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At a time when major American universities are placing a high premium on the study of climate change, the Harvard Kennedy School has “successfully recruited a junior faculty member focused on climate change,” HKS Dean Douglas W. Elmendorf said in an interview Wednesday.
Charles A. Taylor, a Ph.D. candidate in Sustainable Development at Columbia University, will join the Kennedy School in July 2023 after completing a one-year postdoctoral fellowship at UC Berkeley. Elmendorf said HKS also has offers out to two senior faculty members at other universities who study climate change.
In recent months, several peer institutions have taken major steps to increase their resources dedicated to studying sustainability and the climate crisis.
Columbia University founded the Columbia Climate School in July 2020. Stanford University announced on Wednesday it plans to establish a new school of sustainability with the help of a $1.1 billion donation. Stanford’s school will launch with 90 faculty members and will focus on policy to combat climate change.
While Harvard has not established its own school focused on studying climate change, Elmendorf said “developing the people and the ideas to slow climate change is one of our highest priorities at the Kennedy School.”
“We want to build more courses for Kennedy School students and also students elsewhere at the University who want to come take these courses,” Elmendorf said. “We want to continue to be on the leading edge of research on policy related to climate change.”
Elmendorf said the future hires are meant to “build the next generation of faculty members” studying climate change.
“They are leaders and will be for decades to come,” he said. “Leaders in thinking about the consequences of climate change, and practical ways to slow climate change.”
“We view this as a really important part of building the school’s capacity to help our students — and students around the University — to learn more, and go forth, and be more effective advocates for developers of policies that will slow climate change,” Elmendorf added.
Elmendorf said the Kennedy School’s initiatives related to climate change are “very much in coordination with work elsewhere around the University.”
“So I think you may hear broader University plans at some point as well,” he added.
Elmendorf said that the Kennedy School is also trying to hire a faculty member studying China “given the growing importance of China’s role in the world.”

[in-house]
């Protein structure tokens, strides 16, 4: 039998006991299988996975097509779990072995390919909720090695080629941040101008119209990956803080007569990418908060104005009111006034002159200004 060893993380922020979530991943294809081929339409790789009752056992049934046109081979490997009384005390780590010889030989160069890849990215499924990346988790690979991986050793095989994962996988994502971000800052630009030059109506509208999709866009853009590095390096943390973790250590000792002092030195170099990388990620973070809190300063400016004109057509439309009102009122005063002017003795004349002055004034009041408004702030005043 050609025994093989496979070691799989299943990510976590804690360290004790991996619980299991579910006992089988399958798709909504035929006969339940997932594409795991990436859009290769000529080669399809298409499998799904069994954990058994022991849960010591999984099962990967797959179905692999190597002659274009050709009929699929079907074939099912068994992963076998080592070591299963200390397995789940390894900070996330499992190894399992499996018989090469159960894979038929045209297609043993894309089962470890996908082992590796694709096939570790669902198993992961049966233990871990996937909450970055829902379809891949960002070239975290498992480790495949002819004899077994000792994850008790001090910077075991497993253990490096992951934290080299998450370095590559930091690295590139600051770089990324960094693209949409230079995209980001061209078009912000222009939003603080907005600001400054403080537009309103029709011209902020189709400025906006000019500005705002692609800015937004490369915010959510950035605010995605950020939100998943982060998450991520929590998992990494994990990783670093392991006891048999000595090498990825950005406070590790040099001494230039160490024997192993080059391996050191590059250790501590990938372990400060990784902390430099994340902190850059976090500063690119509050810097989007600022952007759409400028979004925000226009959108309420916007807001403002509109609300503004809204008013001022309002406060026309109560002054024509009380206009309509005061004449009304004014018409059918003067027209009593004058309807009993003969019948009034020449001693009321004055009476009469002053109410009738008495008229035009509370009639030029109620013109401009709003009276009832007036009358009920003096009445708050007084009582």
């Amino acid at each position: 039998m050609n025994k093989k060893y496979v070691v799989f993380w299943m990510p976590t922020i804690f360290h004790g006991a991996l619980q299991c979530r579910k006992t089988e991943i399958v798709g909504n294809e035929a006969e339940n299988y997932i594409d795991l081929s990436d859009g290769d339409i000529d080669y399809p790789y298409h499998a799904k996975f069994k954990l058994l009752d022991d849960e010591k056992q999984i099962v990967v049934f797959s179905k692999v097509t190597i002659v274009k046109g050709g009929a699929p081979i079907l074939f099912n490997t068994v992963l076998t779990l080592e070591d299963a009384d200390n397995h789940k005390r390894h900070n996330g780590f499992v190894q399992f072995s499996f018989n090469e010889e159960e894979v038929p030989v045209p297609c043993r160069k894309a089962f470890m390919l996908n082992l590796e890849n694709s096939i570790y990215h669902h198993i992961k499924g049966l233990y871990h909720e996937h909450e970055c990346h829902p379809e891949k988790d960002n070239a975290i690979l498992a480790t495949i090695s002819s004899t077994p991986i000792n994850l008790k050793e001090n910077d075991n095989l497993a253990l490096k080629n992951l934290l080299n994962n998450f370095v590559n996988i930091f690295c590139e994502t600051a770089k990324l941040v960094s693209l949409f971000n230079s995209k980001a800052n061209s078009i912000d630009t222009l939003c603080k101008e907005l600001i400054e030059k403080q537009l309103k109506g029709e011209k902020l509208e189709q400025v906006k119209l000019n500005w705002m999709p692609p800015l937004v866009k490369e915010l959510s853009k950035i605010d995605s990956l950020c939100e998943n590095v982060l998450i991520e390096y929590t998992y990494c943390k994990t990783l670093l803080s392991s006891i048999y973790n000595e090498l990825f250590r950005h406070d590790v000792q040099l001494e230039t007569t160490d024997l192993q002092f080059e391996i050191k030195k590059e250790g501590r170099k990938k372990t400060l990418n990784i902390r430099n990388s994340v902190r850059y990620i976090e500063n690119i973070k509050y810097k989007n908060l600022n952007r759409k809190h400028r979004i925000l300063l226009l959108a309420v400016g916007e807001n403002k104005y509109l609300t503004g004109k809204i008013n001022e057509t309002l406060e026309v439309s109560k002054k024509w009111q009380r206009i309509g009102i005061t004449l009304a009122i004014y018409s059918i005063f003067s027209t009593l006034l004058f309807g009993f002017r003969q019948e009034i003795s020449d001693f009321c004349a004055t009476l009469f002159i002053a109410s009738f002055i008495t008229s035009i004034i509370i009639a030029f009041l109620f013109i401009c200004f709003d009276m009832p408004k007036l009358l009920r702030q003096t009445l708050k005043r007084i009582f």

During the interview, Elmendorf also addressed Harvard Out of Occupied Palestine’s weekly protests against retired Israeli Defense Forces general Amos Yadlin, who is serving as a senior fellow at the Belfer Center’s Middle East Initiative this semester.
Elmendorf acknowledged guests like Yadlin who are invited through the Middle East Initiative, “often elicit negative commentary from some people, and sometimes elicit protests from people.”
But he said the Kennedy School has “invited people with a wide range of views on the Israeli-Palestinian conflict over time.”
Nadine Bahour ’22, a Palestinian student who participated in the protests, voiced concerns that the different perspectives are not given an equal platform.
“I think all voices should definitely be represented, which is what the HKS strives for,” Bahour said. “But I have not witnessed in my four years here equal representations between Palestinian and Israeli voices and perspectives on the Kennedy School campus.”
Joseph G. Leone, a second-year student at the Kennedy School who participated in the protests, said Yadlin’s invitation to HKS as a senior fellow was “disturbing” to him because of his role in the Israeli military.
“There’s a difference between a historian or a political scientist who is knowledgeable vs. someone who is an active participant and advocate for violence against civilians, which is a war crime,” he said.
In an interview after his first study group of the semester in February, Yadlin said he was proud “to defend Israel from those who want to destroy it.”
“All I have done in my service was according to the international law,” he said.
Leone also said he believes the location of Yadlin’s study group was changed after the initial rallies in an attempt by the school to “deter protests.”
“I think they moved it somewhere where protesters could not show up, could not make their voices heard,” he added.
Elmendorf said in the Wednesday interview that the study group was moved after concerns were raised “that the original physical configuration made it possible for the protesters to actually disrupt the study group.”
“We were able to identify another location where disruption could not occur, but yet the protesters could still be at the school and do their protesting,” Elmendorf added. “And that seemed like a better way to accomplish our dual goals here.”
—Staff writer Miles J. Herszenhorn can be reached at firstname.lastname@example.org. Follow him on Twitter @MHerszenhorn.
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